Most large multi-national oil and gas companies maintain their own lists of qualified and specified coatings that have met the requirements of laboratory testing and/or experience in the field. Often, the laboratory testing must be done by independent third-party laboratories following standardized test methods. However, many operators have their own unique testing requirements that must be conducted for a coating to become listed in their specifications. Therefore, multiple independent laboratory tests must be conducted to meet the requirements of all the global oil and gas companies. This adds to the expense of developing new materials and increases the development time to bring new tested coatings to the market.

While there can be valid reasons why oil and gas companies require some differences in the product testing that must be completed by coating manufacturers, achieving a more common consensus on testing might allow coating manufacturers to develop new technologies faster and to investment in more R&D.

AW Chesterton Using High-Temperature Coatings in the Oil and Gas Industry (1)New Coating Advances and How They Work
There are two main polymer types that are primarily used for internal coating of vessels and equipment subject to aqueous corrosion at elevated temperatures and pressures:

  • Epoxy polymers
  • Vinyl ester polymers

While these types of polymers have been in use as protective coatings for decades, recent advances in these technologies have allowed manufacturers to produce coatings that are able to withstand much higher immersion temperatures under severe corrosive conditions.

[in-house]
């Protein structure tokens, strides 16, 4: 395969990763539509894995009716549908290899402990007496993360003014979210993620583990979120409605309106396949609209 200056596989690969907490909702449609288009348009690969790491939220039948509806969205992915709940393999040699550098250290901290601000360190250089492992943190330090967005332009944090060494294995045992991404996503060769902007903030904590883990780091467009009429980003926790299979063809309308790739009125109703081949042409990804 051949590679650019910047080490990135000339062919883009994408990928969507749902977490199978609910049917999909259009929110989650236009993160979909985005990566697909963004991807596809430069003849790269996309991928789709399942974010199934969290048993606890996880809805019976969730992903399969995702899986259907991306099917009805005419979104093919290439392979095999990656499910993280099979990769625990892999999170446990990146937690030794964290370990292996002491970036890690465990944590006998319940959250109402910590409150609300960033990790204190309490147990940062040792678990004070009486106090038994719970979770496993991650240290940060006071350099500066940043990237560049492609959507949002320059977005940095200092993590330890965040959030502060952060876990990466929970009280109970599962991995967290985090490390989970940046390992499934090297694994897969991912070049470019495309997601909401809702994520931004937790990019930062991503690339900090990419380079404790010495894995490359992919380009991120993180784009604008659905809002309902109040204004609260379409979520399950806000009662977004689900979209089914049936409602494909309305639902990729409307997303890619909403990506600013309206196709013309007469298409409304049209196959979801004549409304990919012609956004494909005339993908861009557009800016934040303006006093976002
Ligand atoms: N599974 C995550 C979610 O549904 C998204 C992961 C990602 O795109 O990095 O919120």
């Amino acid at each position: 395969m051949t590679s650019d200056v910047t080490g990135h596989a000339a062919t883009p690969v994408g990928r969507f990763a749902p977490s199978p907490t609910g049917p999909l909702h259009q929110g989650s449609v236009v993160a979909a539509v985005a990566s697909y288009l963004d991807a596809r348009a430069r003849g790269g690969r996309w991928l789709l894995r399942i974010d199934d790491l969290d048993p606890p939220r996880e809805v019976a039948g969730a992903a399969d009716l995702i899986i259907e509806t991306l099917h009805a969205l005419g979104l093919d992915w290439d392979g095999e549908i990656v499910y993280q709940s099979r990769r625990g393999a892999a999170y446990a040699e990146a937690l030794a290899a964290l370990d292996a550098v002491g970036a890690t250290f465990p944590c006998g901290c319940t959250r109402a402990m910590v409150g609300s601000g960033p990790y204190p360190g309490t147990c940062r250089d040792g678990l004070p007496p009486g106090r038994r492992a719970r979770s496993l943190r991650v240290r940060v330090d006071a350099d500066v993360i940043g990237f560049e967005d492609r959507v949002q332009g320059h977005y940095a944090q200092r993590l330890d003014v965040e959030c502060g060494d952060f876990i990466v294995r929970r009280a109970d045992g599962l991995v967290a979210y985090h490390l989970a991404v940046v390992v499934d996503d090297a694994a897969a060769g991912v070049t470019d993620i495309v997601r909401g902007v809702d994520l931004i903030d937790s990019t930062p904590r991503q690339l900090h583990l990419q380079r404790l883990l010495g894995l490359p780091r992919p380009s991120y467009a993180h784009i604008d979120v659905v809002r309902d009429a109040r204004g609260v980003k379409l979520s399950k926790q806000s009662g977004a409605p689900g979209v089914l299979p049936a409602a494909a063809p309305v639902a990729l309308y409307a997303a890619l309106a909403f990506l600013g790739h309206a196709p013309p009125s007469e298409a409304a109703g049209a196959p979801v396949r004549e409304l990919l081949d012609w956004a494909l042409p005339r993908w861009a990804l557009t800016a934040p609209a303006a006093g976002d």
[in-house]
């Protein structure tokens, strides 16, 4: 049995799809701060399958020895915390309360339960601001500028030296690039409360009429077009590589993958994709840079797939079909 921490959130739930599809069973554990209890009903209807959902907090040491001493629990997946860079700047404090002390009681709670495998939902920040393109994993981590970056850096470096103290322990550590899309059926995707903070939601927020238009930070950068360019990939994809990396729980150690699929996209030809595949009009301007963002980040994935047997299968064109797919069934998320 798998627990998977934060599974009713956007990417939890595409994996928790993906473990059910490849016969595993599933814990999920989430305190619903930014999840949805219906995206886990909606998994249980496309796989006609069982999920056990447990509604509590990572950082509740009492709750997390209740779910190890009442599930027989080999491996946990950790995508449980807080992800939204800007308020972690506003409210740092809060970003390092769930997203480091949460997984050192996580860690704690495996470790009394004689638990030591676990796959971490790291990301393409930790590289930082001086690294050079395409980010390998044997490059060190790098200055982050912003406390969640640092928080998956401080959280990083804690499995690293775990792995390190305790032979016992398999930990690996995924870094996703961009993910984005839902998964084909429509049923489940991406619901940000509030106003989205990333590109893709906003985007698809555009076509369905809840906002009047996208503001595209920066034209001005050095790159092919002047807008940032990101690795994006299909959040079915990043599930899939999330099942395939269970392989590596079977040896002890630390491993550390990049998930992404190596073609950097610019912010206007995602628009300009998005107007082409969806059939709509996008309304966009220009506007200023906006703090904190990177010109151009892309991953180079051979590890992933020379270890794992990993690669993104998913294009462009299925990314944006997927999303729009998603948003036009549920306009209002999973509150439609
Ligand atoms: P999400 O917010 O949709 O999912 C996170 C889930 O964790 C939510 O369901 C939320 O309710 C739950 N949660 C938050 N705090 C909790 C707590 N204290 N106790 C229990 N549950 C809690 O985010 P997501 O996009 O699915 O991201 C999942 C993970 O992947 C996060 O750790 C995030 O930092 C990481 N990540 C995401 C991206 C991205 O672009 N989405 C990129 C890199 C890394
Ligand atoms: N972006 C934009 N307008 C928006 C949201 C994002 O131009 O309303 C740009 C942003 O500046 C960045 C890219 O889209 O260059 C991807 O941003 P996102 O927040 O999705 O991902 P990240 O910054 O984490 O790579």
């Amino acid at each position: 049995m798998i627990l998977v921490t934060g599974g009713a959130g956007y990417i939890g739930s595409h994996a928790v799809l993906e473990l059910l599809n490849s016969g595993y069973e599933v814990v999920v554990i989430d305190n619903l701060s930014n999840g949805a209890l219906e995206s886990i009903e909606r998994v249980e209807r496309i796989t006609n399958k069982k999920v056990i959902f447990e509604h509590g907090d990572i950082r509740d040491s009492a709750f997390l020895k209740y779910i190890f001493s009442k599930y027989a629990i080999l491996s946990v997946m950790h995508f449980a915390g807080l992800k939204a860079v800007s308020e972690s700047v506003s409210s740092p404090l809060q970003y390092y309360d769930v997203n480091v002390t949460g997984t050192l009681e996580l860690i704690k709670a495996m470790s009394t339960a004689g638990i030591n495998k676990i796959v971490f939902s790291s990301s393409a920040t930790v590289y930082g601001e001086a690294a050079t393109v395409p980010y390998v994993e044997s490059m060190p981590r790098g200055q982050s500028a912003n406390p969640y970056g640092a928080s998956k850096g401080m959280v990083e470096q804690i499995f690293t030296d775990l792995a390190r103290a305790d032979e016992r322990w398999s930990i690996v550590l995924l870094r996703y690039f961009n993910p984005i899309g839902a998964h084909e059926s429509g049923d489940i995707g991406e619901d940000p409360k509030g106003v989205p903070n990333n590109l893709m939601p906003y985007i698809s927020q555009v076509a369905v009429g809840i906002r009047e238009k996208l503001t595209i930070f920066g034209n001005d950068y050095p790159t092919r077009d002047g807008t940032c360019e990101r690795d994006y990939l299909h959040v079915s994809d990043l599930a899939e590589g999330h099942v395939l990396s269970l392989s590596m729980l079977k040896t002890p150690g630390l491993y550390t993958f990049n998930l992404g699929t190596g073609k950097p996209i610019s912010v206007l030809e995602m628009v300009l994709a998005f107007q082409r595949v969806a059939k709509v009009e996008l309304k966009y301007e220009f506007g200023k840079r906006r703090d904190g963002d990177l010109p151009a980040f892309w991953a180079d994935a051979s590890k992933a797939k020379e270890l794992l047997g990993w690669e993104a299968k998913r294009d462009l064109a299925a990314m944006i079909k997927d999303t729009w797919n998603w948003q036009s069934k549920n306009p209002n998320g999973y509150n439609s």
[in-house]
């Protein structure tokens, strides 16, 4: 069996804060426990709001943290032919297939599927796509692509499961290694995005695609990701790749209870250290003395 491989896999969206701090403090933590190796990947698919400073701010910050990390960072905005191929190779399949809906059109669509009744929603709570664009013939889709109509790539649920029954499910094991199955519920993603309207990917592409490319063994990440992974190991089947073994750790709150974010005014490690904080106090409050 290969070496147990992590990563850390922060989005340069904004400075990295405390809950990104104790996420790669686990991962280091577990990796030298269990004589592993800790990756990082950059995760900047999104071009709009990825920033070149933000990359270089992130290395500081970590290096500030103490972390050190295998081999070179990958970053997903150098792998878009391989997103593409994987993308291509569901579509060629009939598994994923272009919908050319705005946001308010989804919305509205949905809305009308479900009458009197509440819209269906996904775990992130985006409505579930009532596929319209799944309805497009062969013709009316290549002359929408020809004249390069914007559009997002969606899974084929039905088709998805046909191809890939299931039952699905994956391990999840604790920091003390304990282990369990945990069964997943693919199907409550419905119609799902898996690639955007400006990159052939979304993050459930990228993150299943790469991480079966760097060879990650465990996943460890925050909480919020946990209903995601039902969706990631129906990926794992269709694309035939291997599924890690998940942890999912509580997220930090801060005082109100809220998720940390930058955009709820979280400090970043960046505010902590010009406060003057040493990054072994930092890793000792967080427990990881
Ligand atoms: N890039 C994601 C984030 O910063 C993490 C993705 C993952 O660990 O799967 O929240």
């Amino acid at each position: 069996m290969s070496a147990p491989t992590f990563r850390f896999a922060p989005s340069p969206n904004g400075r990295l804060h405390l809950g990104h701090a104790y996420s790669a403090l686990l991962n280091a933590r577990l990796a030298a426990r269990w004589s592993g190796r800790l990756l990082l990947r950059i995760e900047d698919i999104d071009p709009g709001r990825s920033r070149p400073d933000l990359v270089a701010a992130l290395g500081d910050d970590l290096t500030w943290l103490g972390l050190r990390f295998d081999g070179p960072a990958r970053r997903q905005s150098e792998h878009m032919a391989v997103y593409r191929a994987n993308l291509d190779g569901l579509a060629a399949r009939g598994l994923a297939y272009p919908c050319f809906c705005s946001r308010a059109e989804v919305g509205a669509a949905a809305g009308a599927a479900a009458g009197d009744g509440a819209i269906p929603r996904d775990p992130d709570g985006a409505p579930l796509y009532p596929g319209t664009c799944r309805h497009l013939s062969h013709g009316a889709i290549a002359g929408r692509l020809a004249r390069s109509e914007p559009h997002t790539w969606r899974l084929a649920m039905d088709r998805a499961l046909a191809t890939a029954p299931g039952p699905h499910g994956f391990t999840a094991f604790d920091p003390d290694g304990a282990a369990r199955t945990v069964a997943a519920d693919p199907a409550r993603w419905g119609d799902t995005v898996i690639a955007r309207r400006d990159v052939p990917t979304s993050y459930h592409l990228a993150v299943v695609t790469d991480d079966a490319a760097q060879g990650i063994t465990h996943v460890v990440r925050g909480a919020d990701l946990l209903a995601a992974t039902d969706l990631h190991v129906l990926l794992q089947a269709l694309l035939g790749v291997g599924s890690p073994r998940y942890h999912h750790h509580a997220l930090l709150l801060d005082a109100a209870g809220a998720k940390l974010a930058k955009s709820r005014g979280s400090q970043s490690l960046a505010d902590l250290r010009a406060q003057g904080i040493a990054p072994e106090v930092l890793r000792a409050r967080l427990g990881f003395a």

These advances have been made possible by developing polymers that have much higher glass transition temperatures (Tg) than older traditional epoxy or vinyl ester polymers. While older technologies were able to achieve Tg’s in the 50° to 60°C range, these new high temperature polymers (such as used in ARC S5 high temperature coating – the most recent development from the A.W. Chesterton Company) have a Tg of up to 210°C, allowing for continuous immersion at temperatures up to 180°C.

Protective coatings based on vinyl ester polymers have also seen advances in recent years in terms of ultimate Tg capabilities. However, the use of vinyl ester-based coatings has been declining in the oil and gas industry due to the more hazardous nature of these coatings during application.

High-temperature coatings are typically used on equipment handling aqueous process fluids, where aqueous corrosion is a concern. Application areas include separator vessels, heat exchangers and coolers, coalescer vessels, knock out drums, pipes and pipe spools, pumps, valves, and a diverse range of other equipment.

Partnerships Will Bring New Technologies to Market Faster
Looking into the future, it is certain that the oil and gas industry will face new challenges that will require new solutions, especially when it comes to corrosion protection in high temperature environments. Protective coatings manufacturers such as the A.W. Chesterton Company are ready to meet these challenges and look forward to building partnerships with the oil and gas industry to bring new technologies to the market faster, and to allow for easier adoption and acceptance.

NIck WilsonNick Wilson joined A.W. Chesterton in March 1989. Nick is responsible for application engineering in the ARC Technical Service Department for the EMEA region. His responsibilities include providing support for the application of Chesterton’s range of ARC materials, including specification of chemical, abrasion and high temperature resistant coating technologies. He provides technical and application engineering support and training to Chesterton’s Sales and Distribution personnel and Customers.